Welcome to the help page for Engaging Digital Tibet

Please post to the troubleshooting discussion board with your questions, it is monitored daily. Please post to the feedback board with your comments and feedback. Until further notice, the discussion boards are restricted to access by Columbia students and faculty only. Public users who would like to know more or contribute to this project should contact the project team through CTL.

The site has two non-admin user types: A) general public users, and, B) students registered in Professor Tuttle’s courses.

General Public, All Users

From the home page:

  1. Click “Browse Collection”
  2. Enter search keyword, select filters, or simply browse all objects.
  3. Click on an image, or click “examine and annotate” to be taken to the examination space.
  4. Click pan to move the image around. Click “+” or “-” to zoom in and out.
  5. Click the “Annotations” tab on the right side to see all annotations that have been made on the object.
  6. You can show/hide annotations by author if there are too many displayed at one time, or if you are looking for work by a particular person.
  7. You can navigate the annotations by either putting your mouse over a marker on the image, or by clicking through annotation labels on the right side.
  8. Click “Explore Collection” to return to main search and browse space.

Registered Users (Including Students in Professor Tuttle’s Courses)

  1. Logging in

    As a student Professor Tuttle’s course, you should log in with your UNI.

  2. Claiming an Object

    You are able to search the collection and “claim” an object to use for your “Object Biography” by hitting the “claim object” button. You can only claim one object. When you have claimed one, no one else in the course can claim that same object.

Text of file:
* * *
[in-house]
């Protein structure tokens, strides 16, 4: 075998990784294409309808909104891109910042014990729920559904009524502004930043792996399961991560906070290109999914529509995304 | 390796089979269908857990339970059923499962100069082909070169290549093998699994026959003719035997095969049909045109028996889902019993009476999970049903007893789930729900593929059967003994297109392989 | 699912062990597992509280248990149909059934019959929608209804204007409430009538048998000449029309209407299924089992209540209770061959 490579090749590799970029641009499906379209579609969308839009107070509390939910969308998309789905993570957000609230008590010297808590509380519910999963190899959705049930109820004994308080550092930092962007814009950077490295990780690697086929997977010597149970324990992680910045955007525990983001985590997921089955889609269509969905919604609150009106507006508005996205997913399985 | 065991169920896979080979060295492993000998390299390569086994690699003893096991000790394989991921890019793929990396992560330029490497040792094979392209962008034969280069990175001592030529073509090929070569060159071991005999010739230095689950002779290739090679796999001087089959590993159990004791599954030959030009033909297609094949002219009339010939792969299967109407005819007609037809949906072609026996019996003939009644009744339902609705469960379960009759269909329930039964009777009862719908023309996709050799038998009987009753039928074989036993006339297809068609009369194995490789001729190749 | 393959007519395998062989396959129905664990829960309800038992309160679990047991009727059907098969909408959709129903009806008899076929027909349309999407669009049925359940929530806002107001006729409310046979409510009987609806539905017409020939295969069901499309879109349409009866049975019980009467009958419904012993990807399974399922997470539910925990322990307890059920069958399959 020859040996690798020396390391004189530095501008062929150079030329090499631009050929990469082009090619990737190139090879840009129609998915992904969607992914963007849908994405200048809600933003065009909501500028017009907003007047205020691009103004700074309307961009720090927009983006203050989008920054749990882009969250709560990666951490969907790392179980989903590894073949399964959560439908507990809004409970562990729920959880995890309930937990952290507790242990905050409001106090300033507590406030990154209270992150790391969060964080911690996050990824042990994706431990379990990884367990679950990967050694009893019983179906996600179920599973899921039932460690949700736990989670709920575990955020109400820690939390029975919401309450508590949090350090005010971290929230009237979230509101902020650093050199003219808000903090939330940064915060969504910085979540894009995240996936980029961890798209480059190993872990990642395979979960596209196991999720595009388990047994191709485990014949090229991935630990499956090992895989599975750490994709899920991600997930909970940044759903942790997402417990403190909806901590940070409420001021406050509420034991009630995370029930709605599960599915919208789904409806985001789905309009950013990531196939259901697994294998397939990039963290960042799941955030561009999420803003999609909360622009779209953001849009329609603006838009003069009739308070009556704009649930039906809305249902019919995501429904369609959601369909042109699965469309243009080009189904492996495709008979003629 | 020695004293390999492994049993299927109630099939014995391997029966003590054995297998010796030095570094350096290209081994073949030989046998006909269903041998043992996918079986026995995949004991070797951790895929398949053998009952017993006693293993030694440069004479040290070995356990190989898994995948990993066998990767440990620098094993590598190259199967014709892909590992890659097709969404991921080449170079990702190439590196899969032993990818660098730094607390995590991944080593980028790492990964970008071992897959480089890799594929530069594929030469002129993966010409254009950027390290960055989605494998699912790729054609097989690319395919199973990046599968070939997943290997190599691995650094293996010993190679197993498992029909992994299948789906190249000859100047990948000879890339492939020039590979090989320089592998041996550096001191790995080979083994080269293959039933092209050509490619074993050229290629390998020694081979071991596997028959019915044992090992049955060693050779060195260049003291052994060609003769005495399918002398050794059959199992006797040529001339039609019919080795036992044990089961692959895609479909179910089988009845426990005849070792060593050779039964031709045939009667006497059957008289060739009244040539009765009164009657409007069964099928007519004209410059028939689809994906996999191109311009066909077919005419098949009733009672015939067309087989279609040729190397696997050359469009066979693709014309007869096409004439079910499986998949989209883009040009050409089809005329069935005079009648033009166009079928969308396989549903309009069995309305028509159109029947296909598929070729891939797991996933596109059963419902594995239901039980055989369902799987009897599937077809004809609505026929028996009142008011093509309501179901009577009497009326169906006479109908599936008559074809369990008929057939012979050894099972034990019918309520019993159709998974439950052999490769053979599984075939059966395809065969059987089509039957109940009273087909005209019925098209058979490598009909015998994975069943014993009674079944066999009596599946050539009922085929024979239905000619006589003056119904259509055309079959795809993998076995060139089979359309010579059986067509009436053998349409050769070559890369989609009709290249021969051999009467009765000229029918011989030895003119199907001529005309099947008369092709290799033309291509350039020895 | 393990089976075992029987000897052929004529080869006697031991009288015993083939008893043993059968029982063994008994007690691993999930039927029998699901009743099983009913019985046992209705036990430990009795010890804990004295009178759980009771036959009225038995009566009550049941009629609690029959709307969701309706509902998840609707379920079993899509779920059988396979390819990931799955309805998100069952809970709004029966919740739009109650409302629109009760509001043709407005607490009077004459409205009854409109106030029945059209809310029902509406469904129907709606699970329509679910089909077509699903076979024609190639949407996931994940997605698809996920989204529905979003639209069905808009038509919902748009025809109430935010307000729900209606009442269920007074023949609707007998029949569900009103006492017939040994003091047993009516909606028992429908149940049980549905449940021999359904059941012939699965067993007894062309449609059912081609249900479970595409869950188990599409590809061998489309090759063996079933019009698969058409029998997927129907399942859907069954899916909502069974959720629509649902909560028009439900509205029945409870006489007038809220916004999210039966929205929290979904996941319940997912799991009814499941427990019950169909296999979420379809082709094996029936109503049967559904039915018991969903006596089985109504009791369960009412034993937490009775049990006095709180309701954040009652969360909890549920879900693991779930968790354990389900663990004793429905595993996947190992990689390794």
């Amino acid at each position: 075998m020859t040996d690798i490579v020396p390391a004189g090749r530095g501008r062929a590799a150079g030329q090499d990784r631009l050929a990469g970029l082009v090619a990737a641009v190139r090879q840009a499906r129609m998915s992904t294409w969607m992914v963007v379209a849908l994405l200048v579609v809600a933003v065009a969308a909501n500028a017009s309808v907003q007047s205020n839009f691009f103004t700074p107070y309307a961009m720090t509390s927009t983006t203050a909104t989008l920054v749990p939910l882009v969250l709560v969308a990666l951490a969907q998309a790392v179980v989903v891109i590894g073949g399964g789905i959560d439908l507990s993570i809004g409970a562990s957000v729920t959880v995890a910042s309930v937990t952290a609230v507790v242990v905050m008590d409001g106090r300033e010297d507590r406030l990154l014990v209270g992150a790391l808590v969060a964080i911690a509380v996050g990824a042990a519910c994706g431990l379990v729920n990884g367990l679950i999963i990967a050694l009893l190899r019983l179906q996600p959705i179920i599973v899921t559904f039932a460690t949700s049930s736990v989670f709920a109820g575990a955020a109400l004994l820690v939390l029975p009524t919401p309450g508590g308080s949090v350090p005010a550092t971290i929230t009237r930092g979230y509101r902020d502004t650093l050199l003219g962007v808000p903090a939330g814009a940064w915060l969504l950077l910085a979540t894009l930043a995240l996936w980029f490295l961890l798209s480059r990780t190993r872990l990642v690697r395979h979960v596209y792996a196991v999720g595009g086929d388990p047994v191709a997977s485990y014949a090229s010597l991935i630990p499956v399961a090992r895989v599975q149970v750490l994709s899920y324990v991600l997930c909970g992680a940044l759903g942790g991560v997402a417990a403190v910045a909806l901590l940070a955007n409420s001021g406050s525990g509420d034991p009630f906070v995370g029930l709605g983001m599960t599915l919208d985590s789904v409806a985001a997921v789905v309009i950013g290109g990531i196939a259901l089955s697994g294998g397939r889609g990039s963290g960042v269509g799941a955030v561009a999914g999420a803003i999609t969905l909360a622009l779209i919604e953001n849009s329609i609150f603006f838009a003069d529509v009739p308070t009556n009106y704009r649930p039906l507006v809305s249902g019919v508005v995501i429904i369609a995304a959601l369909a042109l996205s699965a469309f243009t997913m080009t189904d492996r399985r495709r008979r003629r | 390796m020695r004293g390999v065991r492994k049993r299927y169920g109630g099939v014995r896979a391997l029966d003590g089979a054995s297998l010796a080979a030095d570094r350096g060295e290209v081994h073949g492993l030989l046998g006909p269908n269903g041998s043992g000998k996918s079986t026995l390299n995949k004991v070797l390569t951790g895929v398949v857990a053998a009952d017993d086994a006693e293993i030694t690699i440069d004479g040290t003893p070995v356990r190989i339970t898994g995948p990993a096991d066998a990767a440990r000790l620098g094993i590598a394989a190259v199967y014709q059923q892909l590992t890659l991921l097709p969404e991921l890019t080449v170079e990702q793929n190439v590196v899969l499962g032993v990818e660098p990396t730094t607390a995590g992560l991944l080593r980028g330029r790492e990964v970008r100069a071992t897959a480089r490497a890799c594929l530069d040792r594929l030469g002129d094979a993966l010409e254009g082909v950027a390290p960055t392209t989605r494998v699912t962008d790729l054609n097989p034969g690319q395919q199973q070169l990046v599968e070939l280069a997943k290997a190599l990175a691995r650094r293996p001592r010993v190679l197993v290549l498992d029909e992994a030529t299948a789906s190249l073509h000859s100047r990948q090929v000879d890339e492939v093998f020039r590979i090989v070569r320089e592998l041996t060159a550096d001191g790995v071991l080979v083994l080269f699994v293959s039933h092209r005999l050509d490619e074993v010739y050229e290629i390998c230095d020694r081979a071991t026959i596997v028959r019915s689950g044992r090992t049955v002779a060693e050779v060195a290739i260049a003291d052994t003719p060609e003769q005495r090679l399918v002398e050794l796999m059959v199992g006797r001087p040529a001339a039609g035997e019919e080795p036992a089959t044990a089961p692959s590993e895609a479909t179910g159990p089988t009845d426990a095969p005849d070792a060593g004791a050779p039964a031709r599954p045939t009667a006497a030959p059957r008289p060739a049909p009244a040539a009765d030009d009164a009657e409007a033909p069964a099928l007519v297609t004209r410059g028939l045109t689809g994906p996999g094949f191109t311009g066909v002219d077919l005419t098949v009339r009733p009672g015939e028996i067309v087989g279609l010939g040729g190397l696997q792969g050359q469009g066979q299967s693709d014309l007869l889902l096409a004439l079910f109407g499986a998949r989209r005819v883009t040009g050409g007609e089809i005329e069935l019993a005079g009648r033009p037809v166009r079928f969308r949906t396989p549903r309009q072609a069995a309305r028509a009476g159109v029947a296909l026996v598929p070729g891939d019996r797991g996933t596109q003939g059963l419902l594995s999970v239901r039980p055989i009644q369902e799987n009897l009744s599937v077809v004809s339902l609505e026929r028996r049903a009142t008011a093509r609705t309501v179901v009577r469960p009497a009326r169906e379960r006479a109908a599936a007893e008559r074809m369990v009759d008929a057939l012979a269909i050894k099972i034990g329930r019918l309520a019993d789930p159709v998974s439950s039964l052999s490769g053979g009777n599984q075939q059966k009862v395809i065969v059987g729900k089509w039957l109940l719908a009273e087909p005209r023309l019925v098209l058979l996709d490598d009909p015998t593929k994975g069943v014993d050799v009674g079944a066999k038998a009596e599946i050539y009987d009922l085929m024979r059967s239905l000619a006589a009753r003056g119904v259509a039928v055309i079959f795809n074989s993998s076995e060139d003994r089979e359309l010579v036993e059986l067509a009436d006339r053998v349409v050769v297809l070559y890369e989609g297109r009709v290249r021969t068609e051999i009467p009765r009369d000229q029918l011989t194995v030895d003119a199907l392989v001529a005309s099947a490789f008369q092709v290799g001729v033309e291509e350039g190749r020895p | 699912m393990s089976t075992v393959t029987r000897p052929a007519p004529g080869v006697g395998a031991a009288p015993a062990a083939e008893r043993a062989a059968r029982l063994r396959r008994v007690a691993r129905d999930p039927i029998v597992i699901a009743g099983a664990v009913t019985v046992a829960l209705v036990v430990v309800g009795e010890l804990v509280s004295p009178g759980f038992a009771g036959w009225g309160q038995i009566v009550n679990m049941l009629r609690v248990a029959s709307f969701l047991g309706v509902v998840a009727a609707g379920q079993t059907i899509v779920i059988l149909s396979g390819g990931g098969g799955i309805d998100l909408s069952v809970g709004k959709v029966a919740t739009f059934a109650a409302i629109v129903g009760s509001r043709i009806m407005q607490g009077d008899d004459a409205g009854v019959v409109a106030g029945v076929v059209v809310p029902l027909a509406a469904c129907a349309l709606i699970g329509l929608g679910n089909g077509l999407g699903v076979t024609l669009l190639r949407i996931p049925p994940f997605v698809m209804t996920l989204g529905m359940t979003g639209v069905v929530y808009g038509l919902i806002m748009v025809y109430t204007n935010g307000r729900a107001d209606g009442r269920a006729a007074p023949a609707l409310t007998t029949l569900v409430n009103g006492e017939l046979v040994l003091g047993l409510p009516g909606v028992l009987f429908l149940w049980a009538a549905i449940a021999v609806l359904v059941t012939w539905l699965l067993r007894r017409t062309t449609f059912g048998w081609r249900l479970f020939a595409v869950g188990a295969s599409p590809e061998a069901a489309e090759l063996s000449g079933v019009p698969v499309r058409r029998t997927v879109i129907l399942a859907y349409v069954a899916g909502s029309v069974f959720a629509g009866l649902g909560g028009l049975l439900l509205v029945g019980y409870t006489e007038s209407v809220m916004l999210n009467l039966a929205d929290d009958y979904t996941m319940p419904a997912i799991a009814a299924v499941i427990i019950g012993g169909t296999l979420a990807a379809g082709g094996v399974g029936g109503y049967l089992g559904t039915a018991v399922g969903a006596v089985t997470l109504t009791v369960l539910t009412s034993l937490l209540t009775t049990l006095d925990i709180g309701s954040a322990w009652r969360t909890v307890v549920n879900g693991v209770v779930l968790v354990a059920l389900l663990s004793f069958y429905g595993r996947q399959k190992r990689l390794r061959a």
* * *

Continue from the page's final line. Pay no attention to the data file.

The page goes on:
3. Collecting an Object

    As you go through the collection looking for interesting objects, you can “collect” them by hitting the “Add to Collection” button on the right side of the object details list.

    When you collect an object it is added to “Your Album”, accessible via tab at the top of the window. The purpose of “Your Album” is to help you keep track of objects you are interested in and to help with your object biographies.

    When you collect an object, you are able to leave a note to yourself about why you are collecting it in a text field that appears.

  4. Annotating an Object

    When you are examining an object, you are able to add annotations.

IMPORTANT: For the time being, after you add or delete or edit an annotation, you MUST refresh your browser window for those changes to be visible.

Click the “+” and “-” buttons to zoom in and out, and click “pan” to center the part of the object you are examining. Click “Add shape”. The mouse icon will change to a small target. Place the target over the area of the object you wish to annotate and click once. An input field will appear. You should label the annotation with a word or two (ex. “Dragon Foot”), and then proceed to add a more detailed description in the text field. When you are done writing, click “save”. Your annotation marker will stay on the image, and the annotation itself will be accessible by clicking on the saved marker.

Annotations are logged by author. You can see a list of all annotation authors, and their annotations, in the right column under “annotations”. You are able to show/hide annotations by author.

For more information on using this site as part of course requirements, consult the course documentation provided to you by your instructor.